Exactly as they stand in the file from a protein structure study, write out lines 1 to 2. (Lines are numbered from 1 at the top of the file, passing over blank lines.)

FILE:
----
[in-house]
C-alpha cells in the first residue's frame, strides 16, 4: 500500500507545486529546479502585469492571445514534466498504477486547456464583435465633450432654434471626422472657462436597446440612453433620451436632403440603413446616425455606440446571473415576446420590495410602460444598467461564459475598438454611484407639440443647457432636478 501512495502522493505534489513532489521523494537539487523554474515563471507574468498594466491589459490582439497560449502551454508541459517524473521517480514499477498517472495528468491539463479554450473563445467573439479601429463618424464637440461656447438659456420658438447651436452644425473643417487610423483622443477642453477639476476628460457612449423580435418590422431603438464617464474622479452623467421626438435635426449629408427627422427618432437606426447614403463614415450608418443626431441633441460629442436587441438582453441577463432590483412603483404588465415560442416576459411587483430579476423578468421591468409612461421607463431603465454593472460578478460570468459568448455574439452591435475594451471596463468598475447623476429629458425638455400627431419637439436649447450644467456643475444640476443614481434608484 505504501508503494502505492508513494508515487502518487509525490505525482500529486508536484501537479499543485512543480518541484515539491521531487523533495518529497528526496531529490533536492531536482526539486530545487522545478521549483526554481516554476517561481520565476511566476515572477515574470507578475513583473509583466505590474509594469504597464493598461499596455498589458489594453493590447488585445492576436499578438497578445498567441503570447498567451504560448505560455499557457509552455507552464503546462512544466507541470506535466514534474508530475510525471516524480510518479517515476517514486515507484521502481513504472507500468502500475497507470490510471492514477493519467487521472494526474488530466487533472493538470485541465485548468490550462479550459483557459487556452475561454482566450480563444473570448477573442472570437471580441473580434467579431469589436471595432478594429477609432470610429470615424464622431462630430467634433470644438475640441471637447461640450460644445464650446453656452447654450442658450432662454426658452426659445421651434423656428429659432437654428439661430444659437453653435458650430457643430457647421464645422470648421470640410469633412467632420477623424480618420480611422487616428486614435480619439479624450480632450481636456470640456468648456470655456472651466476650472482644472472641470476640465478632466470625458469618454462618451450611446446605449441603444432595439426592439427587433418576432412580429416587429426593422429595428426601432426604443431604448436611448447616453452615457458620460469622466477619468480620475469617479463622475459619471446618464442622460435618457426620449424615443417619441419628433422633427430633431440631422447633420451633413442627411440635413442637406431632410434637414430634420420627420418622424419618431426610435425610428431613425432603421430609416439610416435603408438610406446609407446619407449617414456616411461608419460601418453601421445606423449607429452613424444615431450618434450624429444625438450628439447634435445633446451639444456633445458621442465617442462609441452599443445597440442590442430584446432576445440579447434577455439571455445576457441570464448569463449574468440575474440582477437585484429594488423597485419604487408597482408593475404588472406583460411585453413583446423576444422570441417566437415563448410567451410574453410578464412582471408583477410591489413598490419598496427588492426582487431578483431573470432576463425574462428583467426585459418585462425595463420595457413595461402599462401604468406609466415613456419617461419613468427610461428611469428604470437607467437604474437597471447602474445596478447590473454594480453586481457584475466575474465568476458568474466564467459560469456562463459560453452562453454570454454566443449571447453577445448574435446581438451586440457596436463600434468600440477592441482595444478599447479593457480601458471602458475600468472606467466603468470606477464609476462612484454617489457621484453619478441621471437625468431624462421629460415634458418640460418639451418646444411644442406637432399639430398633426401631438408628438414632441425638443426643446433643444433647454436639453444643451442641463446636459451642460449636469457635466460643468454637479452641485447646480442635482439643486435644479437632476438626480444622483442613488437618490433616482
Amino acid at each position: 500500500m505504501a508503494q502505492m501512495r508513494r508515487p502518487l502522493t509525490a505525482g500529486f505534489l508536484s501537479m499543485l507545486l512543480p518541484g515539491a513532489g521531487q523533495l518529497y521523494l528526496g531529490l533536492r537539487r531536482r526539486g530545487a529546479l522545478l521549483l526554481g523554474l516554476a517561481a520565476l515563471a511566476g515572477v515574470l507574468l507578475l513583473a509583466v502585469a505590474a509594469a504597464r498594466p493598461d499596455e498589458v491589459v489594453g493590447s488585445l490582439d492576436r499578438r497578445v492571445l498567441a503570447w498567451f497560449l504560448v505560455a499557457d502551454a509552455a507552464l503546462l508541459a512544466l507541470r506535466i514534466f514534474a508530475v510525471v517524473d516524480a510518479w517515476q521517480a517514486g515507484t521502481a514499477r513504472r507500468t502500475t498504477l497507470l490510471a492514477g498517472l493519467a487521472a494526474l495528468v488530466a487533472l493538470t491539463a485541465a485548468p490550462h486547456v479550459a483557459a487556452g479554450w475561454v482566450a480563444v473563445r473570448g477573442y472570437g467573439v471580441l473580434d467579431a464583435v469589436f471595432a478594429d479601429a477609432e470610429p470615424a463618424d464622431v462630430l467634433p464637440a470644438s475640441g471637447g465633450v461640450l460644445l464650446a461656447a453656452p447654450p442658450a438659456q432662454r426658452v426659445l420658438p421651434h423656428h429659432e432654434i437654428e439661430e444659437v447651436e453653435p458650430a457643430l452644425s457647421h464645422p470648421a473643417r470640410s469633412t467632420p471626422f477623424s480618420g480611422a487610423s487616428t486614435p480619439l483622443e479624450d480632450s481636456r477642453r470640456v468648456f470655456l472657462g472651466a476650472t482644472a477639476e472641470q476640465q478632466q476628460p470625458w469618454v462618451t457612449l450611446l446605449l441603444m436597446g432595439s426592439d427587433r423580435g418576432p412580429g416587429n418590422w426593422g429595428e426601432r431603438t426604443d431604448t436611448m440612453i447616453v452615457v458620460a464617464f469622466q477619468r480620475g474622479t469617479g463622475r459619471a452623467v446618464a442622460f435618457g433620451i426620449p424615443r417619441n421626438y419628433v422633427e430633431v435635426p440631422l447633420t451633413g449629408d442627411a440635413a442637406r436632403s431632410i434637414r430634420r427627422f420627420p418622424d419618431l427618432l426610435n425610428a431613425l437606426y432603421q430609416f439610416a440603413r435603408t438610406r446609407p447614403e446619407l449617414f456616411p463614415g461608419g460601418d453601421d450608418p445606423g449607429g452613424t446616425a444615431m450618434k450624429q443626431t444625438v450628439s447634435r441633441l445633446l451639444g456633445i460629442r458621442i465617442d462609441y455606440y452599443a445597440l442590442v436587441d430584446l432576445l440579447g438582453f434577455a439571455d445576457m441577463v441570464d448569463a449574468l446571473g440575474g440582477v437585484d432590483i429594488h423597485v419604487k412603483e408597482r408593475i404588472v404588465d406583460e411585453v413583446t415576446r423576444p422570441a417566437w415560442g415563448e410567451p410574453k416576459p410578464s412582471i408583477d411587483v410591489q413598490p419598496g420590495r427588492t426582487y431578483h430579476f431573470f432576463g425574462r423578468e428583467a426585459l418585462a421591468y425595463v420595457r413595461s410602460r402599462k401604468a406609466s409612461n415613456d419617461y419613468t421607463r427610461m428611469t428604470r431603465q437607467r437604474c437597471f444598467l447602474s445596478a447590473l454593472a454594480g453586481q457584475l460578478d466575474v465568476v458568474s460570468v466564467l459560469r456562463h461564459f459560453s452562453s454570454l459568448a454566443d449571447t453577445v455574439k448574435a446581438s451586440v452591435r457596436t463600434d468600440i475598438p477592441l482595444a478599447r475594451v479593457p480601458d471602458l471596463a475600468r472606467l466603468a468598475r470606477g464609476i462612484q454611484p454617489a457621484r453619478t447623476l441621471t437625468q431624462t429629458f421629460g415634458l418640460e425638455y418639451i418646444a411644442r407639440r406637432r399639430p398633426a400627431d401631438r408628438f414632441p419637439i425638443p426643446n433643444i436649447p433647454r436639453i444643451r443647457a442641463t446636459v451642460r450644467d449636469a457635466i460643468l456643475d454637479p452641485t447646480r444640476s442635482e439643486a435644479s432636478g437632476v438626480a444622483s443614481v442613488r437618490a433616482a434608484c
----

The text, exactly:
[in-house]
C-alpha cells in the first residue's frame, strides 16, 4: 500500500507545486529546479502585469492571445514534466498504477486547456464583435465633450432654434471626422472657462436597446440612453433620451436632403440603413446616425455606440446571473415576446420590495410602460444598467461564459475598438454611484407639440443647457432636478 501512495502522493505534489513532489521523494537539487523554474515563471507574468498594466491589459490582439497560449502551454508541459517524473521517480514499477498517472495528468491539463479554450473563445467573439479601429463618424464637440461656447438659456420658438447651436452644425473643417487610423483622443477642453477639476476628460457612449423580435418590422431603438464617464474622479452623467421626438435635426449629408427627422427618432437606426447614403463614415450608418443626431441633441460629442436587441438582453441577463432590483412603483404588465415560442416576459411587483430579476423578468421591468409612461421607463431603465454593472460578478460570468459568448455574439452591435475594451471596463468598475447623476429629458425638455400627431419637439436649447450644467456643475444640476443614481434608484 505504501508503494502505492508513494508515487502518487509525490505525482500529486508536484501537479499543485512543480518541484515539491521531487523533495518529497528526496531529490533536492531536482526539486530545487522545478521549483526554481516554476517561481520565476511566476515572477515574470507578475513583473509583466505590474509594469504597464493598461499596455498589458489594453493590447488585445492576436499578438497578445498567441503570447498567451504560448505560455499557457509552455507552464503546462512544466507541470506535466514534474508530475510525471516524480510518479517515476517514486515507484521502481513504472507500468502500475497507470490510471492514477493519467487521472494526474488530466487533472493538470485541465485548468490550462479550459483557459487556452475561454482566450480563444473570448477573442472570437471580441473580434467579431469589436471595432478594429477609432470610429470615424464622431462630430467634433470644438475640441471637447461640450460644445464650446453656452447654450442658450432662454426658452426659445421651434423656428429659432437654428439661430444659437453653435458650430457643430457647421464645422470648421470640410469633412467632420477623424480618420480611422487616428486614435480619439479624450480632450481636456470640456468648456470655456472651466476650472482644472472641470476640465478632466470625458469618454462618451450611446446605449441603444432595439426592439427587433418576432412580429416587429426593422429595428426601432426604443431604448436611448447616453452615457458620460469622466477619468480620475469617479463622475459619471446618464442622460435618457426620449424615443417619441419628433422633427430633431440631422447633420451633413442627411440635413442637406431632410434637414430634420420627420418622424419618431426610435425610428431613425432603421430609416439610416435603408438610406446609407446619407449617414456616411461608419460601418453601421445606423449607429452613424444615431450618434450624429444625438450628439447634435445633446451639444456633445458621442465617442462609441452599443445597440442590442430584446432576445440579447434577455439571455445576457441570464448569463449574468440575474440582477437585484429594488423597485419604487408597482408593475404588472406583460411585453413583446423576444422570441417566437415563448410567451410574453410578464412582471408583477410591489413598490419598496427588492426582487431578483431573470432576463425574462428583467426585459418585462425595463420595457413595461402599462401604468406609466415613456419617461419613468427610461428611469428604470437607467437604474437597471447602474445596478447590473454594480453586481457584475466575474465568476458568474466564467459560469456562463459560453452562453454570454454566443449571447453577445448574435446581438451586440457596436463600434468600440477592441482595444478599447479593457480601458471602458475600468472606467466603468470606477464609476462612484454617489457621484453619478441621471437625468431624462421629460415634458418640460418639451418646444411644442406637432399639430398633426401631438408628438414632441425638443426643446433643444433647454436639453444643451442641463446636459451642460449636469457635466460643468454637479452641485447646480442635482439643486435644479437632476438626480444622483442613488437618490433616482